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Code review

Mike Lipay
Ranch Hand

Joined: Sep 11, 2007
Posts: 171
I've completed the first programming assignment in my class, we were to pick something that would be meaningful and useful to ourselves. I decided to write a program registry to replace an old one I had on a File Maker DB. The code is below, in two sections, the first section is the main application, the second is an application object. While the code works I'm sure it is not pretty and efficient. I'd like to hear from those of you with more experience: what do you think of the code, and how would you modify it?

Just as background, I am an old-time mainframe programmer trying to learn, not just a new language, but a completely new paradigm. ie, this old dog is trying to learn a few new tricks.

Thanks for your help.

Mike








BTW, I do have one platform-related question. At home I code on a Mac, at work on a Windows, the one difference between the two running applications is that the icon doesn't appear on the Mac window. Is this typical for Mac, or did I do something wrong?
John de Michele
Rancher

Joined: Mar 09, 2009
Posts: 600
Mike:

a minor nitpick, but you can eliminate these two lines:

You've already got an 'import java.io.*" statement, so a line for PrintWriter isn't needed. For the other statement, you never have to import classes that are in the java.lang package. Java automatically includes them for you.

Lines 41 and 212 in your second class: Both of those methods have a large number of similar arguments that are passed to them. You might consider creating a small, bean-type (just getters and setters) class to encapsulate the arguments. Passing a single object to a method is a lot easier than trying to keep track of which of the nine String arguments is which.

John.
Paul Clapham
Bartender

Joined: Oct 14, 2005
Posts: 18541
    
    8

A lot of code reviews would highlight the use of excessively long lines of code. The problem with those is that they are difficult to read because the reader has to scroll right and left to see the whole line. And if you're scrolling down to look for something, it's easier to miss that something if it's off the right-hand side of the screen.

In some places you've used excessively long lines of code for a reason, namely to keep related code together and to highlight similarities. But in other places you just have long lists of parameters. Those could be neatly reformatted onto multiple lines.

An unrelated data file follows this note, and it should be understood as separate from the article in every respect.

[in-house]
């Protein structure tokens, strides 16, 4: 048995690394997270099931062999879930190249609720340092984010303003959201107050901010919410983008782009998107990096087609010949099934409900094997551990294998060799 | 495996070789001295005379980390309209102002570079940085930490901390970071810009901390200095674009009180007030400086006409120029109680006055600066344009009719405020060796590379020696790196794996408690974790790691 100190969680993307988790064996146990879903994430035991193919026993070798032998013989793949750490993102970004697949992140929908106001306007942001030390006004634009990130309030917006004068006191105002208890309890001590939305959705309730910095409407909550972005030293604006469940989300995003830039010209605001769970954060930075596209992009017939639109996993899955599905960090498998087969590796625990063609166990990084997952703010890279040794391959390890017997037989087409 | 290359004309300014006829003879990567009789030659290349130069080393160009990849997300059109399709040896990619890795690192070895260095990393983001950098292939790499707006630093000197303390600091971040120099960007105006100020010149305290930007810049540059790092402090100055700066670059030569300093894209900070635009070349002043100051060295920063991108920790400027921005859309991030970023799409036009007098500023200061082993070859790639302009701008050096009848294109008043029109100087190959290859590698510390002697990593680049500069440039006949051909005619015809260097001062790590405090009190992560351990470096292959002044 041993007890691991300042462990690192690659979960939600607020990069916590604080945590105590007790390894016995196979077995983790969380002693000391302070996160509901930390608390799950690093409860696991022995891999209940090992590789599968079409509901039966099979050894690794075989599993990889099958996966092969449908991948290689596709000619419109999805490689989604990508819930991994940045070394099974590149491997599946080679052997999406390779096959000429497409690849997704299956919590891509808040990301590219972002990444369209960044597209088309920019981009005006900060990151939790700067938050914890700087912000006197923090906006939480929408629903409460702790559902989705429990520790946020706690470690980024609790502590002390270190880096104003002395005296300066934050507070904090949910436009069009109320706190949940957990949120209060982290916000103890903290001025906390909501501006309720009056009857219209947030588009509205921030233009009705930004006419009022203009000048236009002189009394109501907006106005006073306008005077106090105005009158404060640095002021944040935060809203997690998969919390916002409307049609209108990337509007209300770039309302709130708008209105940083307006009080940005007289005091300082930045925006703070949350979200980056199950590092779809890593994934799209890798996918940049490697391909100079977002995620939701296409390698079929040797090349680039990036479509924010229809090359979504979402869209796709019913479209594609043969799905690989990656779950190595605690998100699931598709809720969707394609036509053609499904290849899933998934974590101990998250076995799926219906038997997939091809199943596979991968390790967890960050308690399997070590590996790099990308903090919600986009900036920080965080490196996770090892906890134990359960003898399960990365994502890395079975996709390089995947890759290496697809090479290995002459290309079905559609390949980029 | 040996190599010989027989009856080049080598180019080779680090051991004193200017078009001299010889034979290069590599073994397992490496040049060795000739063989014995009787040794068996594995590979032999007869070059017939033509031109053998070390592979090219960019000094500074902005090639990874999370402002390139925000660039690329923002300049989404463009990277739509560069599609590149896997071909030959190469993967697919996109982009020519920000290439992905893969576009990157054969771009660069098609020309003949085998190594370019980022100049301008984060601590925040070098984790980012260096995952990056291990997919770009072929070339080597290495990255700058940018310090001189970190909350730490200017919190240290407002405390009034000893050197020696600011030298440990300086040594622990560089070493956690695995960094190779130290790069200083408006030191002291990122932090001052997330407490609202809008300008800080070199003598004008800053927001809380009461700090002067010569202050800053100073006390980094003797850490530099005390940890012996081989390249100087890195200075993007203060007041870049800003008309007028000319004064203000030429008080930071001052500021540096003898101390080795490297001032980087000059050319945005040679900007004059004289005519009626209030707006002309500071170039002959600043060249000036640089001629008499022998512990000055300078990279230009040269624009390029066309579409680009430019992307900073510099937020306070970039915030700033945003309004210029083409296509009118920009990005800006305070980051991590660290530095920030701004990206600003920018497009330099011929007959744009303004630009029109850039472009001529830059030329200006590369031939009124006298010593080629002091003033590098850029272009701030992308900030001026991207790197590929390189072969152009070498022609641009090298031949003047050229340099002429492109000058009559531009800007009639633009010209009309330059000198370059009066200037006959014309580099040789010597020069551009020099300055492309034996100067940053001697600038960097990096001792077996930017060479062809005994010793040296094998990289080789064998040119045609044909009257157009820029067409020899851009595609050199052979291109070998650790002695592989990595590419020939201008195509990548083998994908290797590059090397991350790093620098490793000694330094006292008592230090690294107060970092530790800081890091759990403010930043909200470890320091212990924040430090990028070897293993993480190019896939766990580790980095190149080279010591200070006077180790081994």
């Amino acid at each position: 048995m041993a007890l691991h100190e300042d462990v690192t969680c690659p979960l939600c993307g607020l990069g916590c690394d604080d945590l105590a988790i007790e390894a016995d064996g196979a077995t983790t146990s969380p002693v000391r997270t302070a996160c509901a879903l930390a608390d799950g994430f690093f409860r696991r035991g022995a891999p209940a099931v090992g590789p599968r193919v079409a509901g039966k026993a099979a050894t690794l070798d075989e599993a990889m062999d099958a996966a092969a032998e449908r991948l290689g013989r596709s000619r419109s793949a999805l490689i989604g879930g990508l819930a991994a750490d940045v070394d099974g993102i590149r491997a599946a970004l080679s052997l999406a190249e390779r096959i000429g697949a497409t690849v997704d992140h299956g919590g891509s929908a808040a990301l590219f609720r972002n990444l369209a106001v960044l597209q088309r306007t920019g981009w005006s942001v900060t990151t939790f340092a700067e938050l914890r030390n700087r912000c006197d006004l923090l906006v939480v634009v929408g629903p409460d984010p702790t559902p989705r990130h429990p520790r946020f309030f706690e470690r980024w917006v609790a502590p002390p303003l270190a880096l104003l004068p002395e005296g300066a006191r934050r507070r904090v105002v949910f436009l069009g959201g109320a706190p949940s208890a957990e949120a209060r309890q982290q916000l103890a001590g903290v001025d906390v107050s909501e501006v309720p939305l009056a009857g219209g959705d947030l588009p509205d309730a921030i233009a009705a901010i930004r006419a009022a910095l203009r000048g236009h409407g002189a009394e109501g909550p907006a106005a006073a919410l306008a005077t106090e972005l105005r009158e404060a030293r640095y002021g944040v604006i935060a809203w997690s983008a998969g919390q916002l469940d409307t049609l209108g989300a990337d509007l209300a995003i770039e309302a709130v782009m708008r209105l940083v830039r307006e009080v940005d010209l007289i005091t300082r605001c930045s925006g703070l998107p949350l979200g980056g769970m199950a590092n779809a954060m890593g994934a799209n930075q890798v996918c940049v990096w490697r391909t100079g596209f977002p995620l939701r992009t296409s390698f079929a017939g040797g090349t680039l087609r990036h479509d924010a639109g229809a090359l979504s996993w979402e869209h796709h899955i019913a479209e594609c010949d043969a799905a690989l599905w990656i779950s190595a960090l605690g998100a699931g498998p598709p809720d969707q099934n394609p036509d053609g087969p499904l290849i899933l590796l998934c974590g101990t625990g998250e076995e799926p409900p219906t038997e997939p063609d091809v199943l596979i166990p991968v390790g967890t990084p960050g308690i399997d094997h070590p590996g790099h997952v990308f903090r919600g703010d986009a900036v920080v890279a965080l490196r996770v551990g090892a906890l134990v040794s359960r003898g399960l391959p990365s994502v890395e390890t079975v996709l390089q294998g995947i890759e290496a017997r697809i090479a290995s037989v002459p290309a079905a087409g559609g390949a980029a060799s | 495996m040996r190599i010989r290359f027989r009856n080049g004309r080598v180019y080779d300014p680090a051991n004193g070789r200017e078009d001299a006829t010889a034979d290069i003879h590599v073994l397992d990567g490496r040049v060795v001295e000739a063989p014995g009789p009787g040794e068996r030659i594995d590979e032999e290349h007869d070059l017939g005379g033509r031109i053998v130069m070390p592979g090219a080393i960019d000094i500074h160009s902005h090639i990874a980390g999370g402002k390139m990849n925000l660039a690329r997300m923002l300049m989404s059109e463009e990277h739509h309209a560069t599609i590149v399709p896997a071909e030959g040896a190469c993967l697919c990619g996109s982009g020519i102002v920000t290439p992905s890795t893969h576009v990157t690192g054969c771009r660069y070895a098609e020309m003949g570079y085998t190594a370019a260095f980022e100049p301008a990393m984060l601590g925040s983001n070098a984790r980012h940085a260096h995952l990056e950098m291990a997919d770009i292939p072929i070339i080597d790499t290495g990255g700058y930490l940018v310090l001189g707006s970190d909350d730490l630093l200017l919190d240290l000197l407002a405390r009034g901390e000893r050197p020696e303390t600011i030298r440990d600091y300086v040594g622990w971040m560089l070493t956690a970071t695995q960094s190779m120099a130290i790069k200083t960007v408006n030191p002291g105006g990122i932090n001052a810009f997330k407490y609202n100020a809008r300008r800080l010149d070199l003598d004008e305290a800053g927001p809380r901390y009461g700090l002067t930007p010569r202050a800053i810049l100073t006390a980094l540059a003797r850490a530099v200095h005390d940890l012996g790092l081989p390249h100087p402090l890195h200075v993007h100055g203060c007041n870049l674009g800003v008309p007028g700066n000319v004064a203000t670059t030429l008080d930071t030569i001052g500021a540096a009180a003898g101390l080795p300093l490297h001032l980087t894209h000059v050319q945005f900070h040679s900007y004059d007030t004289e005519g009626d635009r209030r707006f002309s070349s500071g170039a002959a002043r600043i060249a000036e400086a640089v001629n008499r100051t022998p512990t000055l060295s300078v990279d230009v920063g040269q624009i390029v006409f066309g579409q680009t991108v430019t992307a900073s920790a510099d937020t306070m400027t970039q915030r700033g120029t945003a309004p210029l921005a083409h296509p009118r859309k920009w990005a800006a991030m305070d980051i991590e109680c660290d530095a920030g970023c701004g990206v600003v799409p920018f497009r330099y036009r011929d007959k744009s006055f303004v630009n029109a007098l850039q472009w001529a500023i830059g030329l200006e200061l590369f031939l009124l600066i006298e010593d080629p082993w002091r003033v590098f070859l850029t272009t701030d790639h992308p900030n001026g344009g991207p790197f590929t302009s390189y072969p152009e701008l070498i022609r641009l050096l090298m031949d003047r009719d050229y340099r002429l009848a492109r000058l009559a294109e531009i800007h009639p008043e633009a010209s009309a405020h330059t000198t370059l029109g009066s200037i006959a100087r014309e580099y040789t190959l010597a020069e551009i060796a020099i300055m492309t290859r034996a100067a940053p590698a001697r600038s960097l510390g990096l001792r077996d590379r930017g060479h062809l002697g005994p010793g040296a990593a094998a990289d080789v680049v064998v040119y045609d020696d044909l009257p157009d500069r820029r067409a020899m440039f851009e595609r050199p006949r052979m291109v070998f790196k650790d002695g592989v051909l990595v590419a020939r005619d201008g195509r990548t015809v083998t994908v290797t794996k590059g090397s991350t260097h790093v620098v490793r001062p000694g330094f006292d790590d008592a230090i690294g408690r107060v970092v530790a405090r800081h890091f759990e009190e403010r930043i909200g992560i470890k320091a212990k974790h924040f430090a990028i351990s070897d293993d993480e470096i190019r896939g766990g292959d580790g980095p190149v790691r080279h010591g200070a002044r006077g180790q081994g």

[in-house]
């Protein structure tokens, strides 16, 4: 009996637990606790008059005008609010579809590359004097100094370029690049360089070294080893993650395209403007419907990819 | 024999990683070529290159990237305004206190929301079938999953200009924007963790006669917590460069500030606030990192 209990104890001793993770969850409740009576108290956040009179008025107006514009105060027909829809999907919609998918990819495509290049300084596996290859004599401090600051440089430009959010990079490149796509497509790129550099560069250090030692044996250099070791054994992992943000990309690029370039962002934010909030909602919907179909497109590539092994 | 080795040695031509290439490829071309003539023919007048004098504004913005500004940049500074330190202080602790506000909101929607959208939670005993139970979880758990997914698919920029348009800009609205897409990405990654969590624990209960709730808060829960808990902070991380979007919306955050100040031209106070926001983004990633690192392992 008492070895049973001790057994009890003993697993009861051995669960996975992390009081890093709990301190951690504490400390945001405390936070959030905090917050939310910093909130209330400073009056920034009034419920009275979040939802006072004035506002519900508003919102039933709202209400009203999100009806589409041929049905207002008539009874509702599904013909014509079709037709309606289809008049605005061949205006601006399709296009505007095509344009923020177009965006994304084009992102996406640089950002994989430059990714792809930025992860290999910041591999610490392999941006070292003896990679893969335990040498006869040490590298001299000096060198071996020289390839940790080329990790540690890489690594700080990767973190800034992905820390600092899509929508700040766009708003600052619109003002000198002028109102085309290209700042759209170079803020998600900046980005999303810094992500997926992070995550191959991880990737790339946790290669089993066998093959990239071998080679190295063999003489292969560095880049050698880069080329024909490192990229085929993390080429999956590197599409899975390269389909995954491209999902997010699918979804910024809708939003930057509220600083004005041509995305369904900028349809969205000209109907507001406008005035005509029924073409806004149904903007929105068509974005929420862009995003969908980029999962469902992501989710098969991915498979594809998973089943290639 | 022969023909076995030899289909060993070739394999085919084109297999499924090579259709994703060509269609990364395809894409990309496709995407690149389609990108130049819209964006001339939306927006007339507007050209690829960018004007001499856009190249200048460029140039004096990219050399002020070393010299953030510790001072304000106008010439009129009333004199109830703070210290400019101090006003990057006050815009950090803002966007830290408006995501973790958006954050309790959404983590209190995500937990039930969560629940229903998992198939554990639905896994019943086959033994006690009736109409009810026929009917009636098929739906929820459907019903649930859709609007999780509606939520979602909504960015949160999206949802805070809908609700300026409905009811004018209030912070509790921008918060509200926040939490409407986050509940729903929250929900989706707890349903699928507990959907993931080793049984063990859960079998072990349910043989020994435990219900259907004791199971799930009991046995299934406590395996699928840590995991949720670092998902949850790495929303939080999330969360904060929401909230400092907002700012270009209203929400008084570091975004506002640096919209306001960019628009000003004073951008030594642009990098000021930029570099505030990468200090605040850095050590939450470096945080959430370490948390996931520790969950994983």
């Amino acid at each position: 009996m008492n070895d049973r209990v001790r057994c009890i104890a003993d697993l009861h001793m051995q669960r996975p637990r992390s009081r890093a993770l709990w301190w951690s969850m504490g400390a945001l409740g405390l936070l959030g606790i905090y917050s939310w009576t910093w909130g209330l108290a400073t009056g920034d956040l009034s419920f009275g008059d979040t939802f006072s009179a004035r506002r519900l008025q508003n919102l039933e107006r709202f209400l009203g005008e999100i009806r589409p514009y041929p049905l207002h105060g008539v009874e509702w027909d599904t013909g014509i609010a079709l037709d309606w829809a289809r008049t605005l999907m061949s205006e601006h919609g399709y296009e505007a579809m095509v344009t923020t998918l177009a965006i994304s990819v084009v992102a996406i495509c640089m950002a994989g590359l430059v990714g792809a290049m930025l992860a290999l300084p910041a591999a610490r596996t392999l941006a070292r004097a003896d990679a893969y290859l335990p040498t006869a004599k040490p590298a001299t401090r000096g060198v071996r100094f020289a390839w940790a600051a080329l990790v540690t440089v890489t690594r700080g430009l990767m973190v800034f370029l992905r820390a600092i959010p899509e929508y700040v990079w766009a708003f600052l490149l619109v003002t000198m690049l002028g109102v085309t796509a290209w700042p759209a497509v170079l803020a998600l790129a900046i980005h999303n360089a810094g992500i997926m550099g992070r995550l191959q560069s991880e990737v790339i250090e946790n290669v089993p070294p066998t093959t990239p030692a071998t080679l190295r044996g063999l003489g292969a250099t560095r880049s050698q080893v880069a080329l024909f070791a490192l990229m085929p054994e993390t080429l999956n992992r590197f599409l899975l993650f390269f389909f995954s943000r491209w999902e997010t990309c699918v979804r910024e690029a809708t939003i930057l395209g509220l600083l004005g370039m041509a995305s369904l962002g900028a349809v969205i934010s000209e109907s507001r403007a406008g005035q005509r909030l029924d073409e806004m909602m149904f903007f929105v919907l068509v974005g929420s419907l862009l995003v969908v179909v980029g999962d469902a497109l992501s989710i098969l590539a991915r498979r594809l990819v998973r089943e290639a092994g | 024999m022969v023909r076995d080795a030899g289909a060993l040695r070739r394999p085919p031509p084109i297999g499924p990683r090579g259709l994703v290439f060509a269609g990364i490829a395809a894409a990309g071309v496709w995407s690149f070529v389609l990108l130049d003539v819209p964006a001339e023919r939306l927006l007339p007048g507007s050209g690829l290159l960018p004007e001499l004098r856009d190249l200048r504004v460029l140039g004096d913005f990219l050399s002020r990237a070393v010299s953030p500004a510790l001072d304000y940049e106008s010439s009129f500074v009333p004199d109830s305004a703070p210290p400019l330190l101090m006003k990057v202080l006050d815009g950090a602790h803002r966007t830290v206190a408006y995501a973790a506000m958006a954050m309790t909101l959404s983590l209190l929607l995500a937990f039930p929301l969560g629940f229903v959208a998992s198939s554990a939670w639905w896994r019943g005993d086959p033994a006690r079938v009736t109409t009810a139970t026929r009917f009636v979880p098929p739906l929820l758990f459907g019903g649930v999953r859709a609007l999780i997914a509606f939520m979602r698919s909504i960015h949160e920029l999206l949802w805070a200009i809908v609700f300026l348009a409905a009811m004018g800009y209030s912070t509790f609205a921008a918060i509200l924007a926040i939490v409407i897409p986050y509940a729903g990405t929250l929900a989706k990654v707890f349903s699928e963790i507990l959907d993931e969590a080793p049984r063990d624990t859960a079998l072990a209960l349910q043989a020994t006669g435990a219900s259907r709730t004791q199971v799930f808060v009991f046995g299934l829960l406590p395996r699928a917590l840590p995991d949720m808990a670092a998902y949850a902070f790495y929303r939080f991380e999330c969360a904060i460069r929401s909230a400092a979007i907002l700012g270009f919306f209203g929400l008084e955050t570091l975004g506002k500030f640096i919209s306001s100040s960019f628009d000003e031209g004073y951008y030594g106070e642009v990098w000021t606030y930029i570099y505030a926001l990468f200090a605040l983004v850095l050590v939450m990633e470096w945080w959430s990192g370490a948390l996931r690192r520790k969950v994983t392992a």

Jeanne Boyarsky
internet detective
Marshal

Joined: May 26, 2003
Posts: 30382
    
150

Mike,
Welcome to Java . The code is fine. In other words, there's nothing horrible in it. That said, here's what I would change:

- the frame class has a really long constructor. Anything you can do to make it shorter would make it easier to read - extract classes out, extract code into methods. Or have the action listener call a method that does the work.
- findApplication() and matchApplication() do almost the same thing. Why are there two? Can one call another?
- As mentioned above, I'm not a big fan of lines of with multiple statements either. "{ currentRecord = 0; return null; } "
- in saveApplications(), if you can't create a file, you print the exception and then try to use that file (which is null) to write data too. I think this method should be in one big try/catch block since it doesn't make sense to try later steps if earlier steps fail. The same idea for loadApplications()


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Max Rahder
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Joined: Nov 06, 2000
Posts: 177
I'm sorry I didn't take the time to review the code in detail, but one thing jumps out at me: I suggest avoiding multiple try..catch blocks. The point of a try block is to group the set of statements that should succeed or fail as a whole. For example, in method saveApplications(), if you fail to read the first file is there any way to recover before subsequently running writeObject()? If not, there's no point in separating the call into it's own try..catch. Instead, group all the statements that must success together in a single try block. Review all your try..catch blocks to see which should be done as a single larger try block.